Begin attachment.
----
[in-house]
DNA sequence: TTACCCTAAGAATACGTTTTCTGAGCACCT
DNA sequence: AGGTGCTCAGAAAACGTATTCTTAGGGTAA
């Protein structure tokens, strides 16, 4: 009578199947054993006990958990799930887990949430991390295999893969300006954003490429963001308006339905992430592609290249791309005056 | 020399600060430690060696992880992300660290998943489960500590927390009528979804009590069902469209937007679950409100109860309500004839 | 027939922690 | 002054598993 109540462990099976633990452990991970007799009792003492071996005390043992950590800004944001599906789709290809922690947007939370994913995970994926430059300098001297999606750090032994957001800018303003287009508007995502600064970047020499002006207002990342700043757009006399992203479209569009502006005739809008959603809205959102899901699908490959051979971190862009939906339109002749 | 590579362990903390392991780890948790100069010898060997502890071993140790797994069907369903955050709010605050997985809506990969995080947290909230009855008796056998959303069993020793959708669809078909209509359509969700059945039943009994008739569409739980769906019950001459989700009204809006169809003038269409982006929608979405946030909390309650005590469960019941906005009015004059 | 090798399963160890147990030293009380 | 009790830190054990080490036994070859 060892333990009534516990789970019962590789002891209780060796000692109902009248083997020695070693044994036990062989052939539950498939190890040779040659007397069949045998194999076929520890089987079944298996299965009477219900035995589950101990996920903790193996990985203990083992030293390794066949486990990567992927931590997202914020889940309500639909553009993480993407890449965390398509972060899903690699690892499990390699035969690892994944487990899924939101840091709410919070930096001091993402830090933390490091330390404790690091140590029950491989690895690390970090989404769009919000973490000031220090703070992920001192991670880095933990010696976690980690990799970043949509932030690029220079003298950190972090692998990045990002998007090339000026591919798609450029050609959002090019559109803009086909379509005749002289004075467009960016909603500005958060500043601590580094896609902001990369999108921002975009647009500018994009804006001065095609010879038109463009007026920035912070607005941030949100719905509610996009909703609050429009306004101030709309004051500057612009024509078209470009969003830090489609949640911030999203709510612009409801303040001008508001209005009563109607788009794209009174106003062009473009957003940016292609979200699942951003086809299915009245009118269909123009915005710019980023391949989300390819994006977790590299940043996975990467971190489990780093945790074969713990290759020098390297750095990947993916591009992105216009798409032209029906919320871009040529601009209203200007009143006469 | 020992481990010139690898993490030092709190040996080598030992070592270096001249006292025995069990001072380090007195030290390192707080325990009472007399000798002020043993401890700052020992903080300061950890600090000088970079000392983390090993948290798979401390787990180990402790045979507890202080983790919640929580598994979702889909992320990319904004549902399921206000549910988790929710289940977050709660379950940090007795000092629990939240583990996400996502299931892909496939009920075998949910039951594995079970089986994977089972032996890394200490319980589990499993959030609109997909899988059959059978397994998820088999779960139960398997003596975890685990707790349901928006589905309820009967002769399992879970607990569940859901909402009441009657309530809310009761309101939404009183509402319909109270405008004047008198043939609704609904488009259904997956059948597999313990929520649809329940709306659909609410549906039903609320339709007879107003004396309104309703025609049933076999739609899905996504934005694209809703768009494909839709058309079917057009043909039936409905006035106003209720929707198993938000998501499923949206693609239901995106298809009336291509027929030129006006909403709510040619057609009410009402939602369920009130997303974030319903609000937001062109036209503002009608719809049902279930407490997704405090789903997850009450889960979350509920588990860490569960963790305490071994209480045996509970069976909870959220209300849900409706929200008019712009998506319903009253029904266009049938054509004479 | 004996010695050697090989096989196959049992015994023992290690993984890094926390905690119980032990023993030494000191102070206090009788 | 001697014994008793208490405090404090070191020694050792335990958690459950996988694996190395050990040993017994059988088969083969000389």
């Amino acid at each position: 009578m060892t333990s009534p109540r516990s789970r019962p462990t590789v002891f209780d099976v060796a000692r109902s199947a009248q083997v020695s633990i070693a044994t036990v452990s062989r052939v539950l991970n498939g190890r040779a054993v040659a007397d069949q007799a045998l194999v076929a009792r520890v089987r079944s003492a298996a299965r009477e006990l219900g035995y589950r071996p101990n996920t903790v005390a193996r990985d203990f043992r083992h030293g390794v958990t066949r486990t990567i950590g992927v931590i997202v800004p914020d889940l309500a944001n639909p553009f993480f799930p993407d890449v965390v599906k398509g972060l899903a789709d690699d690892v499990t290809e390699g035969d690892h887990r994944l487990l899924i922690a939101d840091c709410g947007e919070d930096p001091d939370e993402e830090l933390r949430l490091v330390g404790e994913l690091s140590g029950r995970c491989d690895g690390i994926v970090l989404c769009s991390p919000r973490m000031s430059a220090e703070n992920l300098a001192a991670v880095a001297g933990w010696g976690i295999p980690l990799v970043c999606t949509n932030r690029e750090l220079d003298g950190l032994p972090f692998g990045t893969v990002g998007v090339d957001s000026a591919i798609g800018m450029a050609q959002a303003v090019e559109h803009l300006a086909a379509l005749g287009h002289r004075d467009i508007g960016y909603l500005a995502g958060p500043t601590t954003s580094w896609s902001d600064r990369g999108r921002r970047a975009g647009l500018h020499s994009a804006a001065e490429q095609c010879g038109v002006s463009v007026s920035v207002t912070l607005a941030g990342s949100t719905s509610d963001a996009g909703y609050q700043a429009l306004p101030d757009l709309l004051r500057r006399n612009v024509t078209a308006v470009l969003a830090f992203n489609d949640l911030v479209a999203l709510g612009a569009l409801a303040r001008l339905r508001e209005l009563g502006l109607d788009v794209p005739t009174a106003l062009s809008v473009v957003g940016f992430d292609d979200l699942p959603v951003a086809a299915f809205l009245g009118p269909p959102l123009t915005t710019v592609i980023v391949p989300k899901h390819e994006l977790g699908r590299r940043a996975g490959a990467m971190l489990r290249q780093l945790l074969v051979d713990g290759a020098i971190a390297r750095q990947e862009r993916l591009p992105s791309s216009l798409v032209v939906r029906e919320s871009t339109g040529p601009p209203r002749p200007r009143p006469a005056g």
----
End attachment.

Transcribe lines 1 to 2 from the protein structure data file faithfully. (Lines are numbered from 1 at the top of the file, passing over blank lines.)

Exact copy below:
[in-house]
DNA sequence: TTACCCTAAGAATACGTTTTCTGAGCACCT